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Title: Crystallin distribution patterns in the eye lens
Author: Keenan, Jonathan
ISNI:       0000 0004 2721 7744
Awarding Body: University of Ulster
Current Institution: Ulster University
Date of Award: 2010
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The lens is an ideal tissue to study growth and ageing since it continually grows throughout life accumulating cells with no protein turnover. The lenticular structural proteins, the crystallins, are distributed in layers that follow a chronological pattern. In this thesis, crystallin distribution patterns were investigated in concentric fractions of eye lenses from nine species. Clear lenses were used in order to examine changes occurring with development and ageing without the confounding factor of cataract. For the majority of species studied this was the first study to investigate and identify lens crystallin distributions. Lens proteins were separated using a fractionation technique following the lenticular growth mode. Individual crystallin subunits were further isolated and identified by size-exclusion chromatography, electrophoresis and mass spectrometry. Proportions of HMW, MMW and LMW proteins across each lens were determined by Bradford Assay. a, ~ and y-crystallin subunits were identified in each lens studied with comparable distribution patterns in phylogenetically similar species. a-crystallin proportions decreased from lens periphery to centre in all species and was not detected in the centre of amphibian and fish lenses. y-crystallins represented the most prominent soluble proteins in the lens centre with largest increases from the lens periphery seen in amphibian and fish, corresponding to their high refractive indices. Insoluble protein proportions increased towards the lens centre in all species. Taxon-specific crystallins were not identified in any species studied. Protein distribution patterns affect the optics of the lens; this structure/function relationship is important in understanding lens transparency. Protein distribution patterns in transparent lenses from in this thesis will assist understanding of changes in lenticular biochemistry taking place when transparency is compromised by cataract formation. Results from this thesis will also aid determination of phylogenetic relationships among species studied.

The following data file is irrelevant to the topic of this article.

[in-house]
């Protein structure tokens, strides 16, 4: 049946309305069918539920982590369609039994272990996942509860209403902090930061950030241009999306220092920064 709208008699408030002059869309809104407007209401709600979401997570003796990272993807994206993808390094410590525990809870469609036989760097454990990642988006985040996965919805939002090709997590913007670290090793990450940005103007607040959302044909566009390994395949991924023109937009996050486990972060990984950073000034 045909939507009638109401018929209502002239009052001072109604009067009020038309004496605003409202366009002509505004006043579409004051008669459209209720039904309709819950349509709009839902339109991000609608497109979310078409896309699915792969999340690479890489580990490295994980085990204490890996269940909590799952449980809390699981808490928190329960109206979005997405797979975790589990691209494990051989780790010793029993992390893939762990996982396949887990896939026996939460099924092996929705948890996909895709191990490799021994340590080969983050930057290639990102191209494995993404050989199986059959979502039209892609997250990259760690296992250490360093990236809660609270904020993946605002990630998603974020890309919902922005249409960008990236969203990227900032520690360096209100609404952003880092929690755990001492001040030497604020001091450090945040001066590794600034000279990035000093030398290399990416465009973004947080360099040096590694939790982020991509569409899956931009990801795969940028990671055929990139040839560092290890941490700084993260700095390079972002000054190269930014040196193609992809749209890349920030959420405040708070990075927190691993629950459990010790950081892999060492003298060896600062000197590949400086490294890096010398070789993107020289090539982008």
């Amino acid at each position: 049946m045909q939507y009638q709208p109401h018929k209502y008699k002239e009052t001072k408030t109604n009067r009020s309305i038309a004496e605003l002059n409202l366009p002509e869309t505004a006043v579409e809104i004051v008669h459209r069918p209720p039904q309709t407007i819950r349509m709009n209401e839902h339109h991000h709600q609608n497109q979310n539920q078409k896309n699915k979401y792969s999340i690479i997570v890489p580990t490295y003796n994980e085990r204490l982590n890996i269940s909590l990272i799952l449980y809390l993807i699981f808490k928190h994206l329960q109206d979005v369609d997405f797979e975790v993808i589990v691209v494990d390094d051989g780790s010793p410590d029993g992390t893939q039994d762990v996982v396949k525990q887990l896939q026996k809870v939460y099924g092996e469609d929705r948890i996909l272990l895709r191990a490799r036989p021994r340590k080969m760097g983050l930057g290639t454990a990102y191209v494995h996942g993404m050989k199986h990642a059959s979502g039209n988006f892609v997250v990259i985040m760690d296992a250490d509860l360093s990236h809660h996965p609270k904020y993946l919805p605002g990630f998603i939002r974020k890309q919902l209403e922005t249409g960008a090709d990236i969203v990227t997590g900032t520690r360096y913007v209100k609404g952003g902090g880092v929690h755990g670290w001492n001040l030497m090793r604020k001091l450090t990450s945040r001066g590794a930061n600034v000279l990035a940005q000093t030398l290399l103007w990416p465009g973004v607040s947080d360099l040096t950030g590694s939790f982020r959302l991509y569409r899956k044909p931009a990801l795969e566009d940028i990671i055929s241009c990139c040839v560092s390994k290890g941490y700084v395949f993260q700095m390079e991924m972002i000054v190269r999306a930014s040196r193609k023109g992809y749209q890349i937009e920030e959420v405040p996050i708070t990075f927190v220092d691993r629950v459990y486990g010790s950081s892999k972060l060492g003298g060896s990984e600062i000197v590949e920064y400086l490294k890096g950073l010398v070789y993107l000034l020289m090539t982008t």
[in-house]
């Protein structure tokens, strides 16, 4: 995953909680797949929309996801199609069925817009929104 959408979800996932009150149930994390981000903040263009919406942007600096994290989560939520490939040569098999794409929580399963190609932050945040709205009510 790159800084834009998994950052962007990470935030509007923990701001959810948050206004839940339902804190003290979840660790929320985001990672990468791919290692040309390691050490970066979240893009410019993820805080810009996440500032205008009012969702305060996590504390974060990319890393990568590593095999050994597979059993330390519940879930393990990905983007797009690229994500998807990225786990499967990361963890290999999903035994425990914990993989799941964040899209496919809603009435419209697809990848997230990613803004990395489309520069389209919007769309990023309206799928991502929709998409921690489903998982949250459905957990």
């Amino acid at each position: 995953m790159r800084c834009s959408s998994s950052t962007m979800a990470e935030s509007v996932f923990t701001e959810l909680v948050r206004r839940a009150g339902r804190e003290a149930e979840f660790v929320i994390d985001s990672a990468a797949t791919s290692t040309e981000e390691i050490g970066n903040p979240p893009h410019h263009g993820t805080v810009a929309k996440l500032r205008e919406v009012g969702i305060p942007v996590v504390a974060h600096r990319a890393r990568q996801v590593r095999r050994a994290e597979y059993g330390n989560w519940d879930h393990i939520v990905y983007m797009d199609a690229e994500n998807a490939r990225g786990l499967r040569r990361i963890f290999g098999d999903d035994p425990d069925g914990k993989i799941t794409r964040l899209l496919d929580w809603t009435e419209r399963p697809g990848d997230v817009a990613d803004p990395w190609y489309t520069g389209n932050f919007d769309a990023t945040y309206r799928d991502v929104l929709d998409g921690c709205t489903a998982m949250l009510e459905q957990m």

Supervisor: Not available Sponsor: Not available
Qualification Name: Thesis (Ph.D.) Qualification Level: Doctoral
EThOS ID:  DOI: Not available